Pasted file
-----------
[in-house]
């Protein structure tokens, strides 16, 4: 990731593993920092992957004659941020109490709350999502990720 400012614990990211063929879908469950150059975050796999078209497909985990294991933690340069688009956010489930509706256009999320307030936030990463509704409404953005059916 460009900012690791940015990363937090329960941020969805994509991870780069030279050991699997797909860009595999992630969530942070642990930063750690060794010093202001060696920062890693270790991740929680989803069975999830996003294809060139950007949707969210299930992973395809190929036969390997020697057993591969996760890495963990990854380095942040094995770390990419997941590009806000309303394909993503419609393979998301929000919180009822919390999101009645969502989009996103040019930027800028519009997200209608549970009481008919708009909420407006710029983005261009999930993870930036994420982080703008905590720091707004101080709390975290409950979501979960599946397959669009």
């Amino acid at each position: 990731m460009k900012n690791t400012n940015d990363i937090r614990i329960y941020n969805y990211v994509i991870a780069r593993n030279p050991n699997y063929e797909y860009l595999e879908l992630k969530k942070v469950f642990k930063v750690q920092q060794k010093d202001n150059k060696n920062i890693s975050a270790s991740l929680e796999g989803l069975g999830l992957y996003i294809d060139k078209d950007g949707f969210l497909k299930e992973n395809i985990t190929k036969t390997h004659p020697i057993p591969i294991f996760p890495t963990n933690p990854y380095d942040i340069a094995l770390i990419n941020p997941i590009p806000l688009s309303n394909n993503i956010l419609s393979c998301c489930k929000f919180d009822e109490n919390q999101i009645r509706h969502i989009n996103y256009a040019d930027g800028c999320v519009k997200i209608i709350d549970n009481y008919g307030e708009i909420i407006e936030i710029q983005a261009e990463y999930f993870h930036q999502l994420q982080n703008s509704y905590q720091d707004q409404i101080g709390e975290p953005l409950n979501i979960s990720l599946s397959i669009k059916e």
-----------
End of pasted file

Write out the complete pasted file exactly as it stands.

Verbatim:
[in-house]
């Protein structure tokens, strides 16, 4: 990731593993920092992957004659941020109490709350999502990720 400012614990990211063929879908469950150059975050796999078209497909985990294991933690340069688009956010489930509706256009999320307030936030990463509704409404953005059916 460009900012690791940015990363937090329960941020969805994509991870780069030279050991699997797909860009595999992630969530942070642990930063750690060794010093202001060696920062890693270790991740929680989803069975999830996003294809060139950007949707969210299930992973395809190929036969390997020697057993591969996760890495963990990854380095942040094995770390990419997941590009806000309303394909993503419609393979998301929000919180009822919390999101009645969502989009996103040019930027800028519009997200209608549970009481008919708009909420407006710029983005261009999930993870930036994420982080703008905590720091707004101080709390975290409950979501979960599946397959669009």
């Amino acid at each position: 990731m460009k900012n690791t400012n940015d990363i937090r614990i329960y941020n969805y990211v994509i991870a780069r593993n030279p050991n699997y063929e797909y860009l595999e879908l992630k969530k942070v469950f642990k930063v750690q920092q060794k010093d202001n150059k060696n920062i890693s975050a270790s991740l929680e796999g989803l069975g999830l992957y996003i294809d060139k078209d950007g949707f969210l497909k299930e992973n395809i985990t190929k036969t390997h004659p020697i057993p591969i294991f996760p890495t963990n933690p990854y380095d942040i340069a094995l770390i990419n941020p997941i590009p806000l688009s309303n394909n993503i956010l419609s393979c998301c489930k929000f919180d009822e109490n919390q999101i009645r509706h969502i989009n996103y256009a040019d930027g800028c999320v519009k997200i209608i709350d549970n009481y008919g307030e708009i909420i407006e936030i710029q983005a261009e990463y999930f993870h930036q999502l994420q982080n703008s509704y905590q720091d707004q409404i101080g709390e975290p953005l409950n979501i979960s990720l599946s397959i669009k059916e």